Thursday, January 8, 2015

Battle Bunny


Plot Summary
On his birthday, Alex is given a sickly sweet book called Birthday Bunny by his gran. It must be too boring for him, because Alex takes his pencil to the book and draws all over it, completely changing the story! He modifies the illustrations and changes the text, adding in his own lines as well. Birthday Bunny is quickly transformed into the more interesting and suspenseful Battle Bunny!

Critical Analysis
This book is actually two stories in one - three, if you count the original, yet bland, Birthday Bunny tale! On the surface, there is the story of Battle Bunny, but older readers will be able to appreciate the underlying storyline of Alex changing the book himself.
     The story of Battle Bunny is interesting, but the best part is the illustrations and overall book layout. It’s fun to search each page for what Alex added to the pictures and text. He ever wrote on the copyright page and the back cover. The original illustrations are beautiful, sweet cartoons that looks like a classic picture books. Alex’s additions actually look like pencil marks - you’ll be tempted to take an eraser to them just to see if they’re real!
     This book will inspire children to use their imaginations more - not just when they’re playing by themselves or with friends, but also when they’re reading! It shares a great message that you don’t have to read just the story on the page - you can also make up your own adaptations!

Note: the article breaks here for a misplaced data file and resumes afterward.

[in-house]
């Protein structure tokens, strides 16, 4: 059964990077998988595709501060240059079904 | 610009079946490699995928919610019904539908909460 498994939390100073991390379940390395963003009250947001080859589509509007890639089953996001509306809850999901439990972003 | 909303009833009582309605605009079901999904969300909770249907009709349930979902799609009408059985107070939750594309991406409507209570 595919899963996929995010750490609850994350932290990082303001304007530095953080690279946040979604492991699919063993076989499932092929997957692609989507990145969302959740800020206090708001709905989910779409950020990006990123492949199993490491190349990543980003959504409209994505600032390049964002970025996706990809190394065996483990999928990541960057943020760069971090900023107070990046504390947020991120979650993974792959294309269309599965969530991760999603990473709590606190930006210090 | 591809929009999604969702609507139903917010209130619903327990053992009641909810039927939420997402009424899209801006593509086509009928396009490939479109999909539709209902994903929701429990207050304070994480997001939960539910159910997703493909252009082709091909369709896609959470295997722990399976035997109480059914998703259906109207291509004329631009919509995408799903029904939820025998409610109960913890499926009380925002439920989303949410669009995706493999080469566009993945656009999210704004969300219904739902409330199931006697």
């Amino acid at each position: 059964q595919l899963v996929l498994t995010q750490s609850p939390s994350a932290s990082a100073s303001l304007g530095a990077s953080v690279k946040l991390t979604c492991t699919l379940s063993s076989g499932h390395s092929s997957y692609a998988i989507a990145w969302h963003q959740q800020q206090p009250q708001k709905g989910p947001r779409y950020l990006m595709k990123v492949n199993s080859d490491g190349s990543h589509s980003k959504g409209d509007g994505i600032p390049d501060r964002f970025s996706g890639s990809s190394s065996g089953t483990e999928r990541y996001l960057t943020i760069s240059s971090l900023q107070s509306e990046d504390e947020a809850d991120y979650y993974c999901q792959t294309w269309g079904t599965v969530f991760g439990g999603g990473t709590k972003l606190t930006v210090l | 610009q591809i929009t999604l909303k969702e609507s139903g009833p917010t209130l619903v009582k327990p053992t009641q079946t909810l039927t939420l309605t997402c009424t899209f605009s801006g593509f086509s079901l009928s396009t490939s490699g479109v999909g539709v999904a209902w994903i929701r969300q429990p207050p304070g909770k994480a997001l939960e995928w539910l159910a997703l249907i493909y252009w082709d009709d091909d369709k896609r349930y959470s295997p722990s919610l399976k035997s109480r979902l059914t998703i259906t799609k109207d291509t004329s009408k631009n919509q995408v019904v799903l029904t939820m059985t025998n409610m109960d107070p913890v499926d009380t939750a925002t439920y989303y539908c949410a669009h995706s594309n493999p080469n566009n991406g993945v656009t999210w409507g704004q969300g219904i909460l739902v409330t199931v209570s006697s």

Personal Response
This book was interesting to read aloud to my five-year-old stepson and six-month-old son. They both might be a little too young for it (well, one DEFINITELY is!), because most of the enjoyment comes from seeing what was scratched out. The pictures are greatly embellished, though, so kids can really get a lot from looking at the illustrations and seeing what Alex added on to them. When reading aloud, my fianc√© read the main story, and when a lot of a line was scratched out, I said “Instead of…(original text).” It was a little awkward to read that way, but we wanted to make sure my stepson realized the story had changed, and since he asks questions and points things out during storytime, it wasn’t the worst way to read aloud.
     The five-year-old originally didn’t want to read this book - my fianc√© and I pushed it on him a bit, because we wanted to see it since we saw Jon Scieszka in August 2014. We thought it sounded like a great book, but couldn’t find a copy anywhere until our last library visit. My stepson got into the book as we read it, and afterwards he played “Battle Bunny” for hours, as if he were a superhero!
     I’m blown away by the creativity of this book! I can’t count how many times I, as an adult, have wished for a story to go just a little bit differently - and I’m sure kids feel the same with picture books! Now they get to see how one book and its illustrations can be easily transformed into something drastically different. Just make sure you remind the readers they can’t draw in books! Since it’s intended for older kids, there is probably little chance of this happening, but you can’t be too sure! But there is a way they can tell their own version of Birthday Bunny

Connections & Activities
The authors, illustrator, and publishing company behind this book are so brilliant, they set up MyBirthdayBunny.com, where kids can go and explore the pages of Battle Bunny - and make their own version! You can download the book and print off the pages so kids can make their own versions of the story!
     If you’re especially proud of your creation, you can email your work to the site and they’ll share them on the Battle Bunny Tumblr!

Reviews & Awards